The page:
Raising the chances
Most solo piping competitors I think have a strategy when it comes to the tunes they choose and how they submit them. Of course, I’m talking about the higher levels of competition, where competitors have to put in more than one tune, and not thinking so much of submitting tunes that suit one’s hands or that the piper enjoys playing. Those are givens.
I’m thinking about the strategy involved with getting the tune you want to play chosen by the judge. When you submit four or more tunes, there are always one or two that you would hope to be picked, or, perhaps, one or two you hope aren’t picked. Consequently, pipers have their personal strategies for increasing/decreasing the odds.
Most would never admit it, though. If asked what you’re hoping to play, the standard answer has bravado: “Oh, I have no preference.” That’s supposed to communicate a combination of readiness and humility. It’s a subliminal warning-shot to a fellow competitor that you’re well-practiced, confident and ready for anything, while also trying to trick your own mind that you’ll accept what comes.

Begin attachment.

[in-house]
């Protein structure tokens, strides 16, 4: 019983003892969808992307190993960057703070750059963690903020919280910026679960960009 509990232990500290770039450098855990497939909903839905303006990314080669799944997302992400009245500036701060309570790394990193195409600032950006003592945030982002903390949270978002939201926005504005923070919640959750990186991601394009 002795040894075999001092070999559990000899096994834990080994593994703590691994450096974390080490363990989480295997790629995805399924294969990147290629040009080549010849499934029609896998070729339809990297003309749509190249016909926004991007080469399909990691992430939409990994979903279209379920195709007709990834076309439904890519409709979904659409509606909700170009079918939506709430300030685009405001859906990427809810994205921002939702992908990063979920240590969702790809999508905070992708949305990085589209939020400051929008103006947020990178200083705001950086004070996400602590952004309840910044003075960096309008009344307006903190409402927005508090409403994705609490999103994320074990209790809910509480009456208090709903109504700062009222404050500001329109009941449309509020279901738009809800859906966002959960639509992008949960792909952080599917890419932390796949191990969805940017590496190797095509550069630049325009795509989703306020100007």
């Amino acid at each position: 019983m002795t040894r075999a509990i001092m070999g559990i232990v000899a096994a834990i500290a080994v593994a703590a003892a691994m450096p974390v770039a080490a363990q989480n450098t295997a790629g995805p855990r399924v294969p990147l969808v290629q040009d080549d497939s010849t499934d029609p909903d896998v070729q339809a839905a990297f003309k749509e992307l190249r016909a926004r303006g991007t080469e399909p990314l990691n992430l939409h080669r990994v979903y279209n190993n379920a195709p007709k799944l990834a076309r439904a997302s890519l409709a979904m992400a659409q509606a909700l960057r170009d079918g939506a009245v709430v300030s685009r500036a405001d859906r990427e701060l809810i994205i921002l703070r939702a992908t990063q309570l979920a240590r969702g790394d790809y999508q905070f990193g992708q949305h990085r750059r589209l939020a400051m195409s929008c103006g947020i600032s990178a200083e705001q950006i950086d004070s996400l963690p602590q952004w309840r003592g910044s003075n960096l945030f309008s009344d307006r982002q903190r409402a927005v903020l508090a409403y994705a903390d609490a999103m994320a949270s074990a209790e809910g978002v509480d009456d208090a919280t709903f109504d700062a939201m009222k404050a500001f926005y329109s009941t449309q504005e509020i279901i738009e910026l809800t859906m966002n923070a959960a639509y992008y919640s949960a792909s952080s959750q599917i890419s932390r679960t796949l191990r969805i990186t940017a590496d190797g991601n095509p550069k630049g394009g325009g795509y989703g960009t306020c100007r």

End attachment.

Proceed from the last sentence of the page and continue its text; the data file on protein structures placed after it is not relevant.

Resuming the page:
In piping and drumming, getting one’s hopes up – whether expecting a certain prize, favourable treatment from a judge or having a preferred tune picked – is ill-advised, and only sets you up for certain disappointment. A good rule of thumb for competing is, Expect the worst.
But you might be able to improve the odds. Here are some of the things that I either did as a competitor or as a judge notice others doing, attempting to get preferred tune(s) chosen from a list:
- Name your preferred tune first. When you tell the judge your tunes, the first one should be the one that you want to play. It often gets chosen for the simple reason that the judge remembers it because he/she’s thinking about it as you rhyme off the rest of the list. And, as we all know, many judges have ADD or frequently simply lose the plot.
- Increase the odds by including obscure stuff. Most judges pick stuff they know, mainly because they don’t want to be caught out. When two of the four tunes in your list are little-known and seldom-heard, chances are the judge won’t choose them. I used to submit a really good but obscure tune by G.S. McLennan called “Castle Toward.” I can’t remember it ever being picked.